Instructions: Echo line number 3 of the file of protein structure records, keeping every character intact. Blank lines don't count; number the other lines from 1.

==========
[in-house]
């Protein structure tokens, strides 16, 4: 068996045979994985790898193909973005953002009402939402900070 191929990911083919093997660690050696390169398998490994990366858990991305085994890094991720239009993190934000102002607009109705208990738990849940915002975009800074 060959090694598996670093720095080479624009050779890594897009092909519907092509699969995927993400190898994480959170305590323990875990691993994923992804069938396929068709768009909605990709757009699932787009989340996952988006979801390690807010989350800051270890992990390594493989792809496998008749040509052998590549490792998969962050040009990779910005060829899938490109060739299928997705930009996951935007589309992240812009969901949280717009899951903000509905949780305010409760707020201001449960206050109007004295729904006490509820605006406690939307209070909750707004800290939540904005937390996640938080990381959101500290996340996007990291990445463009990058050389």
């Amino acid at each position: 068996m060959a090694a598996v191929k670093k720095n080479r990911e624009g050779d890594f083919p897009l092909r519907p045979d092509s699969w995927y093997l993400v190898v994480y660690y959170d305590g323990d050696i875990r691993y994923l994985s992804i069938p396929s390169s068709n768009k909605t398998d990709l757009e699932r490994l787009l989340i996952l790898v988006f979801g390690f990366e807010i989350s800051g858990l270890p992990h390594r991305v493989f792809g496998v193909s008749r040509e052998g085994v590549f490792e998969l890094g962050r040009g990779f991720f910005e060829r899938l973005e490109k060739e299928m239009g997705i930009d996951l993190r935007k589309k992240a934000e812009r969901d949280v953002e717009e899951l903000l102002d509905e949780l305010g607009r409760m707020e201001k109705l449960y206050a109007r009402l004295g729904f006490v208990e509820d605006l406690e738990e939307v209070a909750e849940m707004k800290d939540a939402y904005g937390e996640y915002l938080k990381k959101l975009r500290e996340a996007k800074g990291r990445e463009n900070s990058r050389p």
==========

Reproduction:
């Amino acid at each position: 068996m060959a090694a598996v191929k670093k720095n080479r990911e624009g050779d890594f083919p897009l092909r519907p045979d092509s699969w995927y093997l993400v190898v994480y660690y959170d305590g323990d050696i875990r691993y994923l994985s992804i069938p396929s390169s068709n768009k909605t398998d990709l757009e699932r490994l787009l989340i996952l790898v988006f979801g390690f990366e807010i989350s800051g858990l270890p992990h390594r991305v493989f792809g496998v193909s008749r040509e052998g085994v590549f490792e998969l890094g962050r040009g990779f991720f910005e060829r899938l973005e490109k060739e299928m239009g997705i930009d996951l993190r935007k589309k992240a934000e812009r969901d949280v953002e717009e899951l903000l102002d509905e949780l305010g607009r409760m707020e201001k109705l449960y206050a109007r009402l004295g729904f006490v208990e509820d605006l406690e738990e939307v209070a909750e849940m707004k800290d939540a939402y904005g937390e996640y915002l938080k990381k959101l975009r500290e996340a996007k800074g990291r990445e463009n900070s990058r050389p």